Water and Ocean Governance
Through the earth’s water cycle, the planet’s fresh Water and Ocean are inextricably linked. Ninety-seven percent of the earth’s water is in the ocean and the ocean supplies almost all the water that falls on land as rain and snow. Of the small portion that is freshwater, about a third is in groundwater and a mere 0.3% in accessible surface waters. Currently, just under 900 million people lack access to safe water and over 2.7 billion lack access to basic sanitation. The 2015 MDG for water is on target to be achieved globally, but with significant regional and national gaps, particularly in Sub-Saharan Africa. The impacts of low access to water and sanitation represent a substantial drag on socioeconomic development in many countries.
Globally, the market value of marine and coastal resources and industries is estimated at $3 trillion per year or about 5% of global GDP, and an estimated 63% of global ‘ecosystems services’ are provided by marine and coastal systems. As much as 40% of the world oceans are considered as ‘heavily affected’ by human activities, including pollution, depleted fisheries, loss of coastal habitats such as coral reefs, mangroves and seagrasses, and by aquatic invasive species.
These very close linkages and the tremendous socio-economic benefits provided by the earth’s freshwater and marine systems underscore the need to take adaptive, integrated, ecosystem-based approaches to the management of freshwater and ocean resources through promoting more effective governance. Through a coordinated portfolio of programmes and projects, UNDP’s Water and Ocean Governance Programmes apply such approaches at local, national, global and regional levels:
* UNDP assists countries to achieve equitable allocation, develop capacities and implement integrated approaches to water resources management through adaptive water governance to reduce poverty and vulnerability, sustain and enhance livelihoods and protect environmental resources.
* UNDP promotes and facilitates equitable access to water and sanitation services as a fundamental contribution to enhancing human development. UNDP works together with government, civil society, private sector and other development partners to bring about the necessary improvements in water governance to scale up water and sanitation services for the poor.
* UNDP is working in cooperation with many other UN agencies, the Global Environment Facility, international financial institutions, regional fisheries organizations and others to improve oceans management and sustain livelihoods at the local, national, regional and global scales through effective oceans governance.
* UNDP plays an operational role in assisting countries to build cross-sectoral capacities and put in place effective and sound policies and institutions to manage and develop water and ocean resources in a sustainable way. UNDP contributes to the development and widespread delivery of training courses and toolkits through a variety of capacity building programmes covering diverse topics.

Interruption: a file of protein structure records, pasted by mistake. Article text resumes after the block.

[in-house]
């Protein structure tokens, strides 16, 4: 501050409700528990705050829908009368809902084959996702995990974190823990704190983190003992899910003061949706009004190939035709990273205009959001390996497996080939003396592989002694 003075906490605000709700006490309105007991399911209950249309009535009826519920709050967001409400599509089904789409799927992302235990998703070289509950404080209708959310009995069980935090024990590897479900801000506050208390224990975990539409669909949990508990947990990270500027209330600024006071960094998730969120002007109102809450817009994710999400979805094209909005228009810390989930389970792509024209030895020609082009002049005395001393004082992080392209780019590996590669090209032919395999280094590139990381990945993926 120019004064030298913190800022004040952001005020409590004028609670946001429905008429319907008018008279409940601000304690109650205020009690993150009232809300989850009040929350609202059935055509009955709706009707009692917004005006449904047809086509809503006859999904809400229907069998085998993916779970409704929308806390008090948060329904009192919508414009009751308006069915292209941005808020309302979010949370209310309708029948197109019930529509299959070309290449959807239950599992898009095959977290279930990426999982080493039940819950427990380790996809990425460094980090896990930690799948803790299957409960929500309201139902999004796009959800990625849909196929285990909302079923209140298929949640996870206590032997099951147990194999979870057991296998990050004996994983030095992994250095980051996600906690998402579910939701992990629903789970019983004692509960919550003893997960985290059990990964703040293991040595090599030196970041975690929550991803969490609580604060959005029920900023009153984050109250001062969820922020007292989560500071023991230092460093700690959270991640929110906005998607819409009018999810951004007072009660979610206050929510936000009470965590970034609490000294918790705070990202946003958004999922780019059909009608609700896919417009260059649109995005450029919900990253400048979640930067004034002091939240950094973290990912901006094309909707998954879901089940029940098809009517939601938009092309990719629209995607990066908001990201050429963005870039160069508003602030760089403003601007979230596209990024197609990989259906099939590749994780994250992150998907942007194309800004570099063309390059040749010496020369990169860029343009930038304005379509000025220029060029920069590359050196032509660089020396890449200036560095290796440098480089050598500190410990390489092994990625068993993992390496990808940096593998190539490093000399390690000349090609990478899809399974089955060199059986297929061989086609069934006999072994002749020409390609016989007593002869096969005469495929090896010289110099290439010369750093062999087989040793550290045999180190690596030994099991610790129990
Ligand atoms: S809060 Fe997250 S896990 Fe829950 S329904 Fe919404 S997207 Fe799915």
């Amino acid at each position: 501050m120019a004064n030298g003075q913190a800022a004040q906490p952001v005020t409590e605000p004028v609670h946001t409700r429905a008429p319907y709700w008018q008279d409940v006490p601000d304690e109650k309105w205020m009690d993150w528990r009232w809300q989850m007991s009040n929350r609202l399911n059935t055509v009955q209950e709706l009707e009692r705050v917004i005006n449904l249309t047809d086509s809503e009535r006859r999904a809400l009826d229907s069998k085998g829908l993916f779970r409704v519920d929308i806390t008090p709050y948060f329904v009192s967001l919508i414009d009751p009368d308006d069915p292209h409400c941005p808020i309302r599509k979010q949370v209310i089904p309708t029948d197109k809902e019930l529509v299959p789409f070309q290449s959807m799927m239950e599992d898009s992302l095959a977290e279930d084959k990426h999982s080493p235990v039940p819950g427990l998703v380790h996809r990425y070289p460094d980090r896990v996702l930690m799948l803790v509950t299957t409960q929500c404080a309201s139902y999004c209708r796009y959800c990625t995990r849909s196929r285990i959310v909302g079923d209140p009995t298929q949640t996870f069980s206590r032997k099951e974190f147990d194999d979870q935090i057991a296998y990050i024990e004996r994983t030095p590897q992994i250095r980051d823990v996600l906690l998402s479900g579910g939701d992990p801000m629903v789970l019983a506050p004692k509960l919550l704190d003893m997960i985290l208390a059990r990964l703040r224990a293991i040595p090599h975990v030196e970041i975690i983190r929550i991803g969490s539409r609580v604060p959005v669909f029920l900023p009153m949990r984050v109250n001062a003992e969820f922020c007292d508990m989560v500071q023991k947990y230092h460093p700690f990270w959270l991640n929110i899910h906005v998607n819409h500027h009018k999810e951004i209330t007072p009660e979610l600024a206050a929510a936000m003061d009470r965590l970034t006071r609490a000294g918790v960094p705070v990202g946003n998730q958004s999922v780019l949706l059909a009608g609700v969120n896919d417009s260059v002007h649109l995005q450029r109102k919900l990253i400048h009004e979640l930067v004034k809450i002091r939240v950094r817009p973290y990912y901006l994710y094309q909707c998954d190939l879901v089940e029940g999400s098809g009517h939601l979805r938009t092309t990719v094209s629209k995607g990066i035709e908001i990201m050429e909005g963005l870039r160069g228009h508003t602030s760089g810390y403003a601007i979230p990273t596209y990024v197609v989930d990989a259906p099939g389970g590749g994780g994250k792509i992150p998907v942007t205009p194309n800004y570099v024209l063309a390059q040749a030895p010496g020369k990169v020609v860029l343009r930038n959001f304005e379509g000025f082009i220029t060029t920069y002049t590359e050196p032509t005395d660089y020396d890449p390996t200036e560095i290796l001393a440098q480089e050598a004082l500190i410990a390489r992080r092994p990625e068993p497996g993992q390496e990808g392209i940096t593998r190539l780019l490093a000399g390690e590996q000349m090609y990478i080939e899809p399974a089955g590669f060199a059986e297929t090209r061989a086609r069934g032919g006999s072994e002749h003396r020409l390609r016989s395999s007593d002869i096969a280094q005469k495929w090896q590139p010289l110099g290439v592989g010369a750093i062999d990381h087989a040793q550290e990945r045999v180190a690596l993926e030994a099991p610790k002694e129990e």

Facts and Figures
* Adaptive Water Governance – the key to sustainable water use
Through the earth’s water cycle, the planet’s fresh Water and Ocean are inextricably linked. Ninety-seven percent of the earth’s water is in the ocean and the ocean supplies almost all the water that falls on land as rain and snow. Of the 3% that is fresh water, two-thirds is frozen, one-third is groundwater and a mere 0.3% remains as accessible surface water. Of available renewable freshwater resources, about 54% is already appropriated by humanity for various uses – irrigated agriculture (70%), industry (22%) and domestic use (8%), and water withdrawals are projected by 2025 to increase by 50% and 18% in the developing and developed world, respectively. Integrated Water Resources Management (IWRM), which incorporates issues of equity, efficiency and environment, is widely accepted as the path forward towards sustainable use of our precious water resources, but much remains to be done to put IWRM concepts into action.
* Water and sanitation – a crisis of governance
Currently, just under 900 million people lack access to safe water and over 2.7 billion lack access to basic sanitation. The 2015 MDG for water is on target to be achieved but with significant regional and national gaps, particularly in Sub-Saharan Africa. The sanitation MDG is projected to be missed by 13% - or 1 billion people. The socio-economic impacts of low access to water and sanitation are substantial, estimated at annual losses of 6.4%, 5.2% and 7.2% of GDP in India, Ghana and Cambodia, respectively. While there are regional/local and long-term concerns with the absolute availability of water resources, the water and sanitation crisis is primarily a crisis of poverty, political will, inequality and power – in short, of profound failures in water governance.
* Failures in governance threaten marine and coastal ecosystems
Globally, the market value of marine and coastal resources and industries is estimated at $3 trillion per year or about 5% of global GDP; the non-market value of marine ecosystem services (climate, water, nutrients, carbon regulation, etc.) is estimated at $22 trillion/year. Marine and coastal ecosystems face threats from pollution (especially nutrients), overfishing, habitat loss and degradation, invasive species and climate change (ocean acidification, oxygen reduction). As much as 40% of the world oceans are considered as ‘heavily affected’ by human activities. As for freshwater, the root causes of much of the overutilization and degradation of marine ecosystems stem primarily from failures in governance of the relevant sectors (fisheries, tourism, shipping, agriculture, etc.) – inadequate policies and legislation, poor enforcement, weak institutions, and insufficient participation of civil society.